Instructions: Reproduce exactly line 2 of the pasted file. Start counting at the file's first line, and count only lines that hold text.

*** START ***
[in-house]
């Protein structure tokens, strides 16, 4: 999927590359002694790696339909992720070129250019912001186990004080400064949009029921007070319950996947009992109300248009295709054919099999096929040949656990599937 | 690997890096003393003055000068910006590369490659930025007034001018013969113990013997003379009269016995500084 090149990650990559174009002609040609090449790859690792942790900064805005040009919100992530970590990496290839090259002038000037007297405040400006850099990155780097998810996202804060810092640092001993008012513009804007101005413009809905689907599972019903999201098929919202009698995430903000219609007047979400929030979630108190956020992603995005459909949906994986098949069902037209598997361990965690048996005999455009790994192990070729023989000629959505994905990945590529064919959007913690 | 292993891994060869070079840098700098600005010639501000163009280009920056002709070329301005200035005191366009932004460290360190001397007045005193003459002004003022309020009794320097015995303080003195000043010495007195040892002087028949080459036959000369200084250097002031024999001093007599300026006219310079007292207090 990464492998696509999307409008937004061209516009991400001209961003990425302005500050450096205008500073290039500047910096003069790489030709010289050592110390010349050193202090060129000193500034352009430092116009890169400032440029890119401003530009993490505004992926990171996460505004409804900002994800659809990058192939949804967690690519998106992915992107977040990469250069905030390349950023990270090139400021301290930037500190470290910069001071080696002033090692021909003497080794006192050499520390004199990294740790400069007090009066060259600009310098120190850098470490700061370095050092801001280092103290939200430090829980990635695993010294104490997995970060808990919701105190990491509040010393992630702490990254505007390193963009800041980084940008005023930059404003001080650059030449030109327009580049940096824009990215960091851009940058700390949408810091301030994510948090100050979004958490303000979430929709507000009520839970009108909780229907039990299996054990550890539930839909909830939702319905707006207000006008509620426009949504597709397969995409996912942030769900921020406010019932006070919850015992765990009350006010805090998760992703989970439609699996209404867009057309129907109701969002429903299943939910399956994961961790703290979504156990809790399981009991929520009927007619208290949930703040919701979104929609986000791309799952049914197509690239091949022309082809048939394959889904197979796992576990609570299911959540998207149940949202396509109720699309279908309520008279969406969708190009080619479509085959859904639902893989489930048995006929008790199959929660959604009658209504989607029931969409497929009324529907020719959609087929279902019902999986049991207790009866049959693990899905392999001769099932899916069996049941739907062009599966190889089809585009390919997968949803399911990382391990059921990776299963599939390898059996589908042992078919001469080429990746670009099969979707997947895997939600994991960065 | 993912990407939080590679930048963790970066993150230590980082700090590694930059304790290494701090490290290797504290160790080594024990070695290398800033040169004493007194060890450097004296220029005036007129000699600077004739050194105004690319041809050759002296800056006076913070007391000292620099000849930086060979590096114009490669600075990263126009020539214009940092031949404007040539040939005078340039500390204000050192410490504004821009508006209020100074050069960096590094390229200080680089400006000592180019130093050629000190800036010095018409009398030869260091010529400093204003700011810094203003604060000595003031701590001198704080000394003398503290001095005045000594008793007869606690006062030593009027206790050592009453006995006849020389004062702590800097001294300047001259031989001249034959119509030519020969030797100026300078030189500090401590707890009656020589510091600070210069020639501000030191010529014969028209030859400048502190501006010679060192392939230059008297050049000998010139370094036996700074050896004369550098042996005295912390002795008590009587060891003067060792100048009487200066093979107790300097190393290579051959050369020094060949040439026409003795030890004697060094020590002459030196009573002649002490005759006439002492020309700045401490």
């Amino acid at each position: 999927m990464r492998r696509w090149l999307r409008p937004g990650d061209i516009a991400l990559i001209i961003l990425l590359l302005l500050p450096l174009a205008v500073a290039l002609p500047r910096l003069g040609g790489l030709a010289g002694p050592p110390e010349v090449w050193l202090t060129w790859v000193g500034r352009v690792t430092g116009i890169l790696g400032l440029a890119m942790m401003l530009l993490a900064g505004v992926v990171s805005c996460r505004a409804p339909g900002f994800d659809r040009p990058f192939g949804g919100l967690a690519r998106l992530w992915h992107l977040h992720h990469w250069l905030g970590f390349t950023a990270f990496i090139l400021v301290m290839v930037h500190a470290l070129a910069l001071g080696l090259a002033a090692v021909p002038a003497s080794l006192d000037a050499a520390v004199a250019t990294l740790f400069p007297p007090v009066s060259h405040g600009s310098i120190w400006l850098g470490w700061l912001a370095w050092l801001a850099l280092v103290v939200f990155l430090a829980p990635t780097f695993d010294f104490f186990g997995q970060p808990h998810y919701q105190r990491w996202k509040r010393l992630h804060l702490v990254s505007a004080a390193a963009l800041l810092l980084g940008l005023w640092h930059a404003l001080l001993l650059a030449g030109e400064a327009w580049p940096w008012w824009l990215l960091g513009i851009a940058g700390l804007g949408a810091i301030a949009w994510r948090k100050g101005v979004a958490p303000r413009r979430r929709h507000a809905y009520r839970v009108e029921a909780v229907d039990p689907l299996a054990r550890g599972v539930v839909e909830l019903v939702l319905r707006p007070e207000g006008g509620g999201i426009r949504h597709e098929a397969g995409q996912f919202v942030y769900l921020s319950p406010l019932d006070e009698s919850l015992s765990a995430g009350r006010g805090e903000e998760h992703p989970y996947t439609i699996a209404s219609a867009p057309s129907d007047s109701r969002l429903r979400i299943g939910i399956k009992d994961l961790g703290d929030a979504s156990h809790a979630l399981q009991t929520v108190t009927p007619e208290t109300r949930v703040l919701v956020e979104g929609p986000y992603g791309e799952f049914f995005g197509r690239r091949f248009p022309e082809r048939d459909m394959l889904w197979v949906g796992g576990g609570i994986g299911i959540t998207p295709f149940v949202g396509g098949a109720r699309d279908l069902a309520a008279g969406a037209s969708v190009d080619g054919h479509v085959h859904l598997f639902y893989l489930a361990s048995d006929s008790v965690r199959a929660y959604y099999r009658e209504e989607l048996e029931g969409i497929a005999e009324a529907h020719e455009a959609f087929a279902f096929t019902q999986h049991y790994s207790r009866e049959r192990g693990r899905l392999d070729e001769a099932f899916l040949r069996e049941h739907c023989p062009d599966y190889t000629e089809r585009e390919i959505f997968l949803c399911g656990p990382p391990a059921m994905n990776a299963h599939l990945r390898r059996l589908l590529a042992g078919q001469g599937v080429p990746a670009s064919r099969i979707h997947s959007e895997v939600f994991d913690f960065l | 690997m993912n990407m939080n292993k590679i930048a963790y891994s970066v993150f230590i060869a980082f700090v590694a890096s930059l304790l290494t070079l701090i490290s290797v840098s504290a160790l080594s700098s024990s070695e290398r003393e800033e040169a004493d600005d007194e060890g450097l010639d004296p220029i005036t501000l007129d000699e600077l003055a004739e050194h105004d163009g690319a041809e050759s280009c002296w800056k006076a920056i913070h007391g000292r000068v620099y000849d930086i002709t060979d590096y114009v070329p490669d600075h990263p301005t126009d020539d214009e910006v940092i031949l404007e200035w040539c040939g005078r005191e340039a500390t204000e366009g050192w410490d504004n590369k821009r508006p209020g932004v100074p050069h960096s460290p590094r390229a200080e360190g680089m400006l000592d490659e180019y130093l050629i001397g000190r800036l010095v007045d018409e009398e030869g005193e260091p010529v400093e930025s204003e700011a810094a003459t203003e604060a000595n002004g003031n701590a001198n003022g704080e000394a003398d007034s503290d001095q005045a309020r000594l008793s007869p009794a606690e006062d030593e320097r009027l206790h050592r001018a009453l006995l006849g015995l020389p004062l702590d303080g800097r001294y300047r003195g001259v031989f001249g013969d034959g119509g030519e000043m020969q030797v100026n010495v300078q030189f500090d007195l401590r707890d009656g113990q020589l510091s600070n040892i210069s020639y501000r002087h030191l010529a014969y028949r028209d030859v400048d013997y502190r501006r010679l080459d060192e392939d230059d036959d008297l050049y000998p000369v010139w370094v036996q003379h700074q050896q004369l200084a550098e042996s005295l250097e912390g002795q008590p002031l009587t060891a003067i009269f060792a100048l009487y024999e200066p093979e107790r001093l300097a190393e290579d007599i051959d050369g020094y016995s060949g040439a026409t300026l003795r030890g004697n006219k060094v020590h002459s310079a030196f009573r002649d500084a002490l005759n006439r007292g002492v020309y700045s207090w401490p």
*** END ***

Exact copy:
């Protein structure tokens, strides 16, 4: 999927590359002694790696339909992720070129250019912001186990004080400064949009029921007070319950996947009992109300248009295709054919099999096929040949656990599937 | 690997890096003393003055000068910006590369490659930025007034001018013969113990013997003379009269016995500084 090149990650990559174009002609040609090449790859690792942790900064805005040009919100992530970590990496290839090259002038000037007297405040400006850099990155780097998810996202804060810092640092001993008012513009804007101005413009809905689907599972019903999201098929919202009698995430903000219609007047979400929030979630108190956020992603995005459909949906994986098949069902037209598997361990965690048996005999455009790994192990070729023989000629959505994905990945590529064919959007913690 | 292993891994060869070079840098700098600005010639501000163009280009920056002709070329301005200035005191366009932004460290360190001397007045005193003459002004003022309020009794320097015995303080003195000043010495007195040892002087028949080459036959000369200084250097002031024999001093007599300026006219310079007292207090 990464492998696509999307409008937004061209516009991400001209961003990425302005500050450096205008500073290039500047910096003069790489030709010289050592110390010349050193202090060129000193500034352009430092116009890169400032440029890119401003530009993490505004992926990171996460505004409804900002994800659809990058192939949804967690690519998106992915992107977040990469250069905030390349950023990270090139400021301290930037500190470290910069001071080696002033090692021909003497080794006192050499520390004199990294740790400069007090009066060259600009310098120190850098470490700061370095050092801001280092103290939200430090829980990635695993010294104490997995970060808990919701105190990491509040010393992630702490990254505007390193963009800041980084940008005023930059404003001080650059030449030109327009580049940096824009990215960091851009940058700390949408810091301030994510948090100050979004958490303000979430929709507000009520839970009108909780229907039990299996054990550890539930839909909830939702319905707006207000006008509620426009949504597709397969995409996912942030769900921020406010019932006070919850015992765990009350006010805090998760992703989970439609699996209404867009057309129907109701969002429903299943939910399956994961961790703290979504156990809790399981009991929520009927007619208290949930703040919701979104929609986000791309799952049914197509690239091949022309082809048939394959889904197979796992576990609570299911959540998207149940949202396509109720699309279908309520008279969406969708190009080619479509085959859904639902893989489930048995006929008790199959929660959604009658209504989607029931969409497929009324529907020719959609087929279902019902999986049991207790009866049959693990899905392999001769099932899916069996049941739907062009599966190889089809585009390919997968949803399911990382391990059921990776299963599939390898059996589908042992078919001469080429990746670009099969979707997947895997939600994991960065 | 993912990407939080590679930048963790970066993150230590980082700090590694930059304790290494701090490290290797504290160790080594024990070695290398800033040169004493007194060890450097004296220029005036007129000699600077004739050194105004690319041809050759002296800056006076913070007391000292620099000849930086060979590096114009490669600075990263126009020539214009940092031949404007040539040939005078340039500390204000050192410490504004821009508006209020100074050069960096590094390229200080680089400006000592180019130093050629000190800036010095018409009398030869260091010529400093204003700011810094203003604060000595003031701590001198704080000394003398503290001095005045000594008793007869606690006062030593009027206790050592009453006995006849020389004062702590800097001294300047001259031989001249034959119509030519020969030797100026300078030189500090401590707890009656020589510091600070210069020639501000030191010529014969028209030859400048502190501006010679060192392939230059008297050049000998010139370094036996700074050896004369550098042996005295912390002795008590009587060891003067060792100048009487200066093979107790300097190393290579051959050369020094060949040439026409003795030890004697060094020590002459030196009573002649002490005759006439002492020309700045401490």